Big Data // Big Data Analytics
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2/18/2014
09:06 AM
Phil Simon
Phil Simon
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Why Big Data In The Enterprise Is Mostly Lip Service

Here are six reasons organizations are taking the wrong approach to big data or not utilizing it at all.

These days, it's not hard to find surveys, polls, and reports saying that "most" organizations are embracing big data. For instance, as Matt Asay on ReadWriteWeb writes:

According to a recent Gartner report, 64% of enterprises surveyed indicate that they're deploying or planning Big Data projects. Yet even more acknowledge that they still don't know what to do with Big Data. Have the inmates officially taken over the Big Data asylum?...

That's a big jump (64% in 2013 compared to 58% in 2012), and it reflects a growing confidence that Big Data can help enhance the customer experience (54% cited this as their driving motivation), improve process efficiency (42%) and launch new products or business models (39%).

[Data analysis is a do-or-die requirement for today's businesses. Read 16 Top Big Data Analytics Platforms.]

So, slowly but surely, big data is making significant inroads in the enterprise, right?

Not so fast. I had my doubts about big-data enterprise adoption when I wrote Too Big to Ignore and, if anything, they've only solidified in the past year. For every Amazon, Apple, Facebook, Twitter, Netflix, and Google, I would wager that thousands of midsized and large organizations are doing nothing with big data beyond giving it lip service. That is, the fact that a CXO has heard of big data is hardly to the same thing as her company actually doing anything with the massive amounts of unstructured data flying at us faster than ever.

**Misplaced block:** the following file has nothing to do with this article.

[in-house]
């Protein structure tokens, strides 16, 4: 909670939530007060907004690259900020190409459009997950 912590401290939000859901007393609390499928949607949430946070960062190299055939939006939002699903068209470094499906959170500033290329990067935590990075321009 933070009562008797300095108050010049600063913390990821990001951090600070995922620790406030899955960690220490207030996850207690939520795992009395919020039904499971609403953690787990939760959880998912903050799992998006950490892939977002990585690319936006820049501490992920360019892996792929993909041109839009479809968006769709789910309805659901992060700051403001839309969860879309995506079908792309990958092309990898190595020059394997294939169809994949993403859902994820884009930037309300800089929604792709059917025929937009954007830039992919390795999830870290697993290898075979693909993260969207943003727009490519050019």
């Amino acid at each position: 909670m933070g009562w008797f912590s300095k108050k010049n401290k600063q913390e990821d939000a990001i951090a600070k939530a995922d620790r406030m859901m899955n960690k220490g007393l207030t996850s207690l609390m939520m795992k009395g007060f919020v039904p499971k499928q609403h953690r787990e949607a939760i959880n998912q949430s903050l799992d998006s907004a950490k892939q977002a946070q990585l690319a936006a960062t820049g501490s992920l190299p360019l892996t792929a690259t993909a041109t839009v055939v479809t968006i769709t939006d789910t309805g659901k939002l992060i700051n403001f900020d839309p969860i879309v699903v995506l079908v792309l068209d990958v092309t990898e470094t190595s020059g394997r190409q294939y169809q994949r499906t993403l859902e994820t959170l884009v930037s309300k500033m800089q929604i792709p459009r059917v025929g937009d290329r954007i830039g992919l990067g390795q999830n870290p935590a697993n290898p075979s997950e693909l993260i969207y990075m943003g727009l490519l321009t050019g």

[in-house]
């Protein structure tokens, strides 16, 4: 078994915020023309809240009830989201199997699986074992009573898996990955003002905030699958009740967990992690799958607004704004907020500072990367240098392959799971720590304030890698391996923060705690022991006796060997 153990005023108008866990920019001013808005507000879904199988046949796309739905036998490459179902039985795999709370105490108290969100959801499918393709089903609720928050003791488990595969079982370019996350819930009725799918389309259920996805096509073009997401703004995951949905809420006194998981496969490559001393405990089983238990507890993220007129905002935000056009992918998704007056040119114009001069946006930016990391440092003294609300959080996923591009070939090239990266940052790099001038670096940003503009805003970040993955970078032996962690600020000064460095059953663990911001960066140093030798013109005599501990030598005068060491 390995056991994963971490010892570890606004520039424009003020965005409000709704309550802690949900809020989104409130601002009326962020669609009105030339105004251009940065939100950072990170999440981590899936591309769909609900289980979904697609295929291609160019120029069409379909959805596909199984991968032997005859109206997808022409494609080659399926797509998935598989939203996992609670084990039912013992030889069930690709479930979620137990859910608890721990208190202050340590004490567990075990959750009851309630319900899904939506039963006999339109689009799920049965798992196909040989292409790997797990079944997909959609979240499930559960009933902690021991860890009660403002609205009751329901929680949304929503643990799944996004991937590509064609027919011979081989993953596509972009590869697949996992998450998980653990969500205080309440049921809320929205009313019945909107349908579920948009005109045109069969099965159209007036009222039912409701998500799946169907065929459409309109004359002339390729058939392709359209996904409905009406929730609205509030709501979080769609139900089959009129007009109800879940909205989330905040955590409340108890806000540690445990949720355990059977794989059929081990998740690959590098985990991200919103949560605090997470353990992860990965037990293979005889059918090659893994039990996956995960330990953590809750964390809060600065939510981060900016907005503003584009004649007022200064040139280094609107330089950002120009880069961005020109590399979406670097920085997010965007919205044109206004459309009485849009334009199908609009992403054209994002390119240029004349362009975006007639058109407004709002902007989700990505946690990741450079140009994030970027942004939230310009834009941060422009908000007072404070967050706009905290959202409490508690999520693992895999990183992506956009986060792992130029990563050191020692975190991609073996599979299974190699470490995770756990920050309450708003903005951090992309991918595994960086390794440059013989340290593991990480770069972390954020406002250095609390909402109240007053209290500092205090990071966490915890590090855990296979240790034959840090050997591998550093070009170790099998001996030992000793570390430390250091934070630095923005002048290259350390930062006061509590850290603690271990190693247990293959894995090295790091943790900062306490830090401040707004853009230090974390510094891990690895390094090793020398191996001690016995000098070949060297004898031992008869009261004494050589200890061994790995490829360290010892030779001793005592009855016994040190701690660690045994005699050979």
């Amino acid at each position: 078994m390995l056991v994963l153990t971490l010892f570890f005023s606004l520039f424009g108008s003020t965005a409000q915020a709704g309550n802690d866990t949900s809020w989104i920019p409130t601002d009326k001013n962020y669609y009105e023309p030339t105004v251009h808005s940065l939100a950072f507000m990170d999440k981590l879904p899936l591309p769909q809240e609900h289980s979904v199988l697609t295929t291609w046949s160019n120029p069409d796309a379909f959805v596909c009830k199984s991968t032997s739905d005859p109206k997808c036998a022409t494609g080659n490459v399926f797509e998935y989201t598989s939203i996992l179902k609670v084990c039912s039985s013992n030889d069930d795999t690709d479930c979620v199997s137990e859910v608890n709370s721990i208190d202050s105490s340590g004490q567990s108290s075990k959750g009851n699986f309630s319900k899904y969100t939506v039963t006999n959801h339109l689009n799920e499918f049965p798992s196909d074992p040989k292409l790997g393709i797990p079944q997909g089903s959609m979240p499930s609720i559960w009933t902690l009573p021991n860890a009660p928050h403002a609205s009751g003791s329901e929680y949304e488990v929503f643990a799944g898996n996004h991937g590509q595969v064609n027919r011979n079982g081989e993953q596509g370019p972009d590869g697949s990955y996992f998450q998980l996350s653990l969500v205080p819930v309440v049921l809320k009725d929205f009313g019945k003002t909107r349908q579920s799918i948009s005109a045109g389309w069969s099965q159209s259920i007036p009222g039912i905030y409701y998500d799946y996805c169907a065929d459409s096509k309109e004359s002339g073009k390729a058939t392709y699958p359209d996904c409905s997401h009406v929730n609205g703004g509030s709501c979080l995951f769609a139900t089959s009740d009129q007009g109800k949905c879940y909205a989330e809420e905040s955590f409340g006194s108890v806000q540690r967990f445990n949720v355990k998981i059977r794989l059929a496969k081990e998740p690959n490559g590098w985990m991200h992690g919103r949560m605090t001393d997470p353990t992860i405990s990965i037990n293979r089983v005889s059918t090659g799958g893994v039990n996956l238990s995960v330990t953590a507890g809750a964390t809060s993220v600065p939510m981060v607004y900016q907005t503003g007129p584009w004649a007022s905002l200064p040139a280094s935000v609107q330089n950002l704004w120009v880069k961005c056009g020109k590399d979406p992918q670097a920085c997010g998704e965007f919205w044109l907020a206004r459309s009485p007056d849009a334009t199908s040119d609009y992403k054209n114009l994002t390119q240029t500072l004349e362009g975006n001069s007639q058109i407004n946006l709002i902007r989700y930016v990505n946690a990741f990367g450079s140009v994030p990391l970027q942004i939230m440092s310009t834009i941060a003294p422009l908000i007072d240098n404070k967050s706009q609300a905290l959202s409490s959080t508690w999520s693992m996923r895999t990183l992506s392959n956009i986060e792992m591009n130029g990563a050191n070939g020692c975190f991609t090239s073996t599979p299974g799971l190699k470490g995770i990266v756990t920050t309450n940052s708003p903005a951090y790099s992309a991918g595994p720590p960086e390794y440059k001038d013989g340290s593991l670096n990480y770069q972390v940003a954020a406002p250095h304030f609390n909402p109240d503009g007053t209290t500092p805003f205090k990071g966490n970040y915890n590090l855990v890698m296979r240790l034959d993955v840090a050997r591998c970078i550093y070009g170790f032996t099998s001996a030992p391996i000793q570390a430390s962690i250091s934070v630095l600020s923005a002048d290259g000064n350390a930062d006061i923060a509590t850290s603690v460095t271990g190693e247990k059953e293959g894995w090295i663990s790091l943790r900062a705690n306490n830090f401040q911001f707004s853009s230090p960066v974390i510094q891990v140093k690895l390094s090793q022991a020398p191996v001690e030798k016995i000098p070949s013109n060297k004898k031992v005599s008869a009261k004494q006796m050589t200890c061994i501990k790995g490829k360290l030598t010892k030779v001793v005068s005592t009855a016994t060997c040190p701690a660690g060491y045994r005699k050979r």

This begs two simple yet critical questions: Why the lack of adoption? And how can organizations overcome the obstacles currently impeding them?

In short, most organizations today are making one or more of the following mistakes around big data:

They are trying to ascertain the ROI of big data. That's a big mistake (pun intended). They need to embrace uncertainty and data discovery. They need to disabuse themselves of the notion that they know what they'll find. Certainty is a myth.

They don't know where to start. Sure, anyone can go to Kaggle and post a project. For a relatively small amount of money, you can crowdsource a sea of data scientists. But to fully unleash the power of big data throughout the organization, though, one needs the commitment of everyone. Digital advertising company Quantcast (covered in Too Big to Ignore) spend a great deal of financial resources to fork Apache Hadoop's distributed file system HDFS to make Hadoop even bigger, improve its performance, and meet Quantcast's specific needs. (For more on the project, click here.) Forking Hadoop in this manner certainly isn't for the faint of heart and demonstrates the executive commitment at Quantcast to big data.

They are failing to embrace new technologies. Many companies erroneously believe that traditional BI tools and relational databases can handle big data. They can't. They need to make some new investments (re: Hadoop, NoSQL databases, etc.).

They are thinking of big data as "IT projects" and, as I know all too well, organizations' batting averages with IT projects are abysmal. Healthcare.gov only differs from thousands of CRM and ERP failures by a matter of degree.